People-watching in a piazza sipping a chilled glass of local white wine. A low-lit restaurant buzzing with diners. The excitement of seeing an iconic building or work of art. A bustling shopping arcade. Queuing for a must-have bakery or brunch destination. Confident locals mingling with unsure tourists in an off-the-tourist-grid bar. Stumbling upon a local festival or celebration. These are just some of the things that I love about a city break. For all my reservations about navigating the Japanese rail system, I was excited to be immersed in the crowds of Tokyo. But that trip wasn’t to be, thanks to COVID-19, and I wonder whether – for the time being at least – this is the end of the city break as we know it.
There is little doubt that some cities were suffering from over-tourism. Barcelona, Dubrovnik and Venice are obvious examples as tourists flocked to the epicentre of cities not designed for such an influx of people. Residents and visitors, all sharing the same space. Cruise ships and coach trips, spewing out daytrippers who barely contribute to the local economy. Scrupulous agents buying up property for short-term lets, pricing locals out of a purchase. And the environmental considerations – increased traffic, increased litter, increased plastic consumption. The lockdowns instigated in cities across the world has enabled some places to reset.
This video of Europe’s empty cities shows how some of the most bustling urban areas and tourist sights have become virtual ghost towns.
Whilst it may seem blissful to be able to walk amongst iconic landmarks free of other tourists, blessedly able to get that perfect Instagram pic, I find these images chilling. Empty streets with maybe a handful of people. Boarded up restaurants and bars. Closed signs on the doors of museums and shops and hotels. Empty trains and trams. The beating heart of a city is its people, both its inhabitants and its temporary residents.
And now lockdown is easing, although in some countries increased restrictions are never more than a moment away. Local people are being encouraged to return to work, to commute and to socialise – albeit in a socially distanced and responsible way. Metaphorical signs are up, saying “We’re Open”. Visitors are – cautiously – being welcomed. After all, city breakers will spend money in shops, in restaurants, in local attractions, in theatres and opera houses. And tourism is vital to the economy of cities. Yes, even those which have become hostile in the wake of overtourism.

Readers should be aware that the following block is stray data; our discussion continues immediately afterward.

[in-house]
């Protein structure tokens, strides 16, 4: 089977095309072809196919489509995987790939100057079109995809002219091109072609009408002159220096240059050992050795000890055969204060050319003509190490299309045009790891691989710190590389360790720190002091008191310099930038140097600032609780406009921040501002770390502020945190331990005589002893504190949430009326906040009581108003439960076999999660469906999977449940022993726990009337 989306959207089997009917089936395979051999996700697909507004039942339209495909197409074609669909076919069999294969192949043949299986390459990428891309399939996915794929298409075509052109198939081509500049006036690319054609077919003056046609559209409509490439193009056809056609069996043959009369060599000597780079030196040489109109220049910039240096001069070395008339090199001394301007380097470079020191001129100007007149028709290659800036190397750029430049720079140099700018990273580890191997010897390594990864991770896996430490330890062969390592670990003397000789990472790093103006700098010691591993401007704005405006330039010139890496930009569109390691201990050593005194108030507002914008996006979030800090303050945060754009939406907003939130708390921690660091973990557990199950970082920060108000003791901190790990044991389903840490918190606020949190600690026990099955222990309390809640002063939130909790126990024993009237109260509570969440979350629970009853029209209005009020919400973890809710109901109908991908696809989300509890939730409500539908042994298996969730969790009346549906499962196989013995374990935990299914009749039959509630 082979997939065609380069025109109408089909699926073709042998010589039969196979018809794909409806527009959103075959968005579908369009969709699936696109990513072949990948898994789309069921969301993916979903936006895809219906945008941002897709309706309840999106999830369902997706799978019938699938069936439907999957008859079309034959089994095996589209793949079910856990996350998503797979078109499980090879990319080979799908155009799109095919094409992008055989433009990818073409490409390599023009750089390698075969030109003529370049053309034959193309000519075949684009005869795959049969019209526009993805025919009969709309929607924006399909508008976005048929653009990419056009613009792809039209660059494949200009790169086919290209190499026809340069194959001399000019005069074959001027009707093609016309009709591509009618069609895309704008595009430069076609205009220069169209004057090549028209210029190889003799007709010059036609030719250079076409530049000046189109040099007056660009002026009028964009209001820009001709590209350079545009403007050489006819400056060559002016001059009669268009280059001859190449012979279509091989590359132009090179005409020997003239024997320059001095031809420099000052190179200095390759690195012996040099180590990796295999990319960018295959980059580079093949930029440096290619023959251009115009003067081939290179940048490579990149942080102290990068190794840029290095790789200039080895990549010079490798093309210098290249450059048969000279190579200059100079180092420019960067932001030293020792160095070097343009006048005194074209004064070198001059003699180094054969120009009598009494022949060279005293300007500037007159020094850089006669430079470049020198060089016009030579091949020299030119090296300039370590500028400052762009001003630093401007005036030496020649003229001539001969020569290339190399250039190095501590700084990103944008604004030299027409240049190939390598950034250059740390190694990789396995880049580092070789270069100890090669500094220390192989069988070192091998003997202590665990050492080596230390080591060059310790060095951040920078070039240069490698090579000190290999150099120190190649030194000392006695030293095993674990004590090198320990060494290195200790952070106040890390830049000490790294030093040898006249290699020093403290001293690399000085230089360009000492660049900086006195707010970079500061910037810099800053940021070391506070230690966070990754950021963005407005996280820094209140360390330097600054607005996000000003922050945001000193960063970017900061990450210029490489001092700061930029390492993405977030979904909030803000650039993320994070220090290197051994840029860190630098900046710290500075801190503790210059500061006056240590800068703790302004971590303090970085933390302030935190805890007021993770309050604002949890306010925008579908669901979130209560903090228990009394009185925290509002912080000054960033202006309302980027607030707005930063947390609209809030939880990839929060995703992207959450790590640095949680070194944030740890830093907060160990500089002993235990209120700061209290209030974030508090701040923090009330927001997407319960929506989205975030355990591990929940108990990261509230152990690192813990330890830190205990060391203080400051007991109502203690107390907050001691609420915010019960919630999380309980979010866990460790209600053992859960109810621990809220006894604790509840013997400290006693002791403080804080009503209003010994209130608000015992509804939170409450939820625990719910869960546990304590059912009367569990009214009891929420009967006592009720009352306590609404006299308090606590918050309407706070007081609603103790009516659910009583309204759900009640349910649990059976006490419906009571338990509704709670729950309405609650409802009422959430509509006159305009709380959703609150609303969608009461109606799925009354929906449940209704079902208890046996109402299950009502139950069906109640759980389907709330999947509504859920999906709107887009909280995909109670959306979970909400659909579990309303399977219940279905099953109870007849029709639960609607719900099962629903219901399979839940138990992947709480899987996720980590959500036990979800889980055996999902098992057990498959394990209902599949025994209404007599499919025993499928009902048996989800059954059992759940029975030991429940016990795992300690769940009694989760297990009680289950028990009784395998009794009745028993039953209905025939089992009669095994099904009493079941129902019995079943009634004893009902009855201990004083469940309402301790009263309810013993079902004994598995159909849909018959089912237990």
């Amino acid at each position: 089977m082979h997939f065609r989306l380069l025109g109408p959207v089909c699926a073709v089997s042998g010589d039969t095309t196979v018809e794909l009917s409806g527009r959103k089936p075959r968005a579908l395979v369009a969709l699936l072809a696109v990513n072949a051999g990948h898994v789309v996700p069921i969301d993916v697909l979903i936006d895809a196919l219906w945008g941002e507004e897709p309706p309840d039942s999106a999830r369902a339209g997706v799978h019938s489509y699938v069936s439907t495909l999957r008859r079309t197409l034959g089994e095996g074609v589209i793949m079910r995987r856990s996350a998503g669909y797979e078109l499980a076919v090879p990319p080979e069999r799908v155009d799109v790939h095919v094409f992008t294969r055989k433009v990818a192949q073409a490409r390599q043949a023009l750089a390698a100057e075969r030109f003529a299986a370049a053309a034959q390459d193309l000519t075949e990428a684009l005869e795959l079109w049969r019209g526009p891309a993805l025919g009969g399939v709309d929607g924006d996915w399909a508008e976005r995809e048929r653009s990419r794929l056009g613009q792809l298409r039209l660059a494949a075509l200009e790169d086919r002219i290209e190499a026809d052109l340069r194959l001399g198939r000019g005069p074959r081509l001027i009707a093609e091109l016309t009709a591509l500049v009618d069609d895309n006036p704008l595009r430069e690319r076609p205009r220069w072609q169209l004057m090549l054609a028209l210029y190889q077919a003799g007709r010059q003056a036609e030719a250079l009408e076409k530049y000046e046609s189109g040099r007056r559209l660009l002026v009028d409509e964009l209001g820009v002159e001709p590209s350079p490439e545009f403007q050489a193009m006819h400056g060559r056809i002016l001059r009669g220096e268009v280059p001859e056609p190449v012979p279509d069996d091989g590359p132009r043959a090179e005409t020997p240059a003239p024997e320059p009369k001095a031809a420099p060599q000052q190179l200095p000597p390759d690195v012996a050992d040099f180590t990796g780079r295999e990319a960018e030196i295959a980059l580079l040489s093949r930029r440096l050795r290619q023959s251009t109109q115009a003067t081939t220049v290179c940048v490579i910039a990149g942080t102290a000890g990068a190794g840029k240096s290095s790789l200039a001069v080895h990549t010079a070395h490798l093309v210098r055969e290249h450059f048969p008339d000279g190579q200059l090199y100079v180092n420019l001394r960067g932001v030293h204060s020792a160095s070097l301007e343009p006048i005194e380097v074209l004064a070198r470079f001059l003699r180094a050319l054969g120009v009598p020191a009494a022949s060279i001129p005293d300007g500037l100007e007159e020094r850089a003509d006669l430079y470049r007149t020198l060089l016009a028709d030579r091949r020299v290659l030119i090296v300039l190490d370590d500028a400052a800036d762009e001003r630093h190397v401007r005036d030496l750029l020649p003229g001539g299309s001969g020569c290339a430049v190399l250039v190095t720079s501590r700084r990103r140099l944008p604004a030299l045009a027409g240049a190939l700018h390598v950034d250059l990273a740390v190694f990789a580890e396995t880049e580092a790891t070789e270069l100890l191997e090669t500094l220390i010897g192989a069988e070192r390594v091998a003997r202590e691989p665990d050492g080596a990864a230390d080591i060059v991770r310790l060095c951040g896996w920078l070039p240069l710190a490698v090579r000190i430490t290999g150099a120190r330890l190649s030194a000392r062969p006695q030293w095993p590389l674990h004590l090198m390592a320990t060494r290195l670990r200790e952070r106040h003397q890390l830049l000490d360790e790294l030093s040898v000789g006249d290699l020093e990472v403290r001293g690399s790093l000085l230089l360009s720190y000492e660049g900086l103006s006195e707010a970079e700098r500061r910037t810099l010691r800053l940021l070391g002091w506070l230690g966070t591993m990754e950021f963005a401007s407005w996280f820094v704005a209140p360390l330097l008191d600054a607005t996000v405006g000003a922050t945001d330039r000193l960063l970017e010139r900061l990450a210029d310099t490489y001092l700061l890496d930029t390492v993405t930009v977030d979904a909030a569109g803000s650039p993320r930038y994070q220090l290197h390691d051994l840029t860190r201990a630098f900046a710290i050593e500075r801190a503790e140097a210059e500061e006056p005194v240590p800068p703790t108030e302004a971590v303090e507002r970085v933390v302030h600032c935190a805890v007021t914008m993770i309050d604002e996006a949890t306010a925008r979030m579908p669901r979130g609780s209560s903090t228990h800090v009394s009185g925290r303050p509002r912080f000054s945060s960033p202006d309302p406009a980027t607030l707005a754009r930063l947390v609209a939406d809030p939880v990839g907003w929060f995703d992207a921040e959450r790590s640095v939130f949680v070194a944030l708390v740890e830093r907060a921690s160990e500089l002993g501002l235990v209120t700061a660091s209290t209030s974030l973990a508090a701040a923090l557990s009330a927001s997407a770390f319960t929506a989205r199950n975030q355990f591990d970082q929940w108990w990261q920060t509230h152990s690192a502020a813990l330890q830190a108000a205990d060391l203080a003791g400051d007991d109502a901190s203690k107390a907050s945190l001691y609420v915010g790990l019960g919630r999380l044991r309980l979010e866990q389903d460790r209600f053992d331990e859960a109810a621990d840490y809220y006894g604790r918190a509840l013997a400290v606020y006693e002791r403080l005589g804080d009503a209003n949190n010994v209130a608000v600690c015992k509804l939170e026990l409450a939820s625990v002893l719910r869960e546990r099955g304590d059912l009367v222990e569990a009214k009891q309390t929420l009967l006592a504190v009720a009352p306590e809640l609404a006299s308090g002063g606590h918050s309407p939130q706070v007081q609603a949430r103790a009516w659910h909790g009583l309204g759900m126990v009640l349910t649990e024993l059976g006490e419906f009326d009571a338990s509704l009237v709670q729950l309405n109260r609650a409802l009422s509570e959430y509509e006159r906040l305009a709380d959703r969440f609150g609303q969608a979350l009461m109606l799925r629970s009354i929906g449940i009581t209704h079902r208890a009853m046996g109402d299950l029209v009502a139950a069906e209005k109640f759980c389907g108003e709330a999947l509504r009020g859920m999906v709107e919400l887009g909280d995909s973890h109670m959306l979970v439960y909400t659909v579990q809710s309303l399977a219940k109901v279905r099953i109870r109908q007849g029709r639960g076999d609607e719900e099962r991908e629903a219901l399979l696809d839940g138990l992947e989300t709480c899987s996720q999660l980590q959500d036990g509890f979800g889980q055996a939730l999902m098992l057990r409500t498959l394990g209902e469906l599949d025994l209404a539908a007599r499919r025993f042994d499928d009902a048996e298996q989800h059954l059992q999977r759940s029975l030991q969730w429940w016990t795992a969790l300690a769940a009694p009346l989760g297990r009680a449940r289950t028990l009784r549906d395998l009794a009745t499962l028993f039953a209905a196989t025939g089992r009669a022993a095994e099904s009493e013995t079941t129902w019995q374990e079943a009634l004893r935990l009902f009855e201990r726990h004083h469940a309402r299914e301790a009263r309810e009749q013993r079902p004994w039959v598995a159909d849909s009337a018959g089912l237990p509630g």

But those things that attract me to cities, those things listed in the first paragraph, have become difficult to imagine in the current world. A city break is about immersing yourself in urban life, be it art, literature, history or gastronomy. It’s about visiting the tourist attractions, but then peeling away down a narrow alleyway or between overhanging buildings to find out what may lie beyond. It’s about the rich tapestry of local people, of asking for recommendations and suggestions. Of using facial expressions and hand gestures when there is a language barrier. And of sampling food and drink, at local markets and street food stands.
Of course, city breaks – as with all travel – come with some cautionary tales. Pickpockets, beggars and scammers occur anywhere there may be opportunity. Vigilance is the watchword. But add onto that the hyper-vigilance required to travel in a city post-lockdown. The mask-wearing, and the hand-washing. Mentally calculating 6 feet, or 2 metres, or whatever the locally agreed safe distance is. In a highly-populated city, all of these things become a little trickier. Every restaurant, every museum, every attraction must be planned in advance – what if opening times are restricted? Are reservations or pre-booking slots required? Will I need to take public transport? All of the normal planning required for a city break increases tenfold.
And then there’s the fear of further lockdown. A lockdown in your own hometown is an inconvenience, but imagine being restricted to a hotel room or an apartment in a different city. A city that you had planned to explore every inch of. To eat in a different restaurant every night, and sample the local food. I’d hate to be confined to those four walls if I’ve paid good money to travel to a city.
But cities have their good and bad points. I hated the craziness of Times Square, the pollution and overflowing rubbish in Florence, the eyesore of a construction site that was Copenhagen. But I loved the Christmas markets of Vienna and chilling in the Public Gardens in Boston. I loved cycling around Stanley Park, singing along to bands in the Cavern and dancing in a ticker tape storm in Rabat. And I really hope that I will get to add to my extensive list of city breaks. But at the present time, these moments seem a startlingly long way away.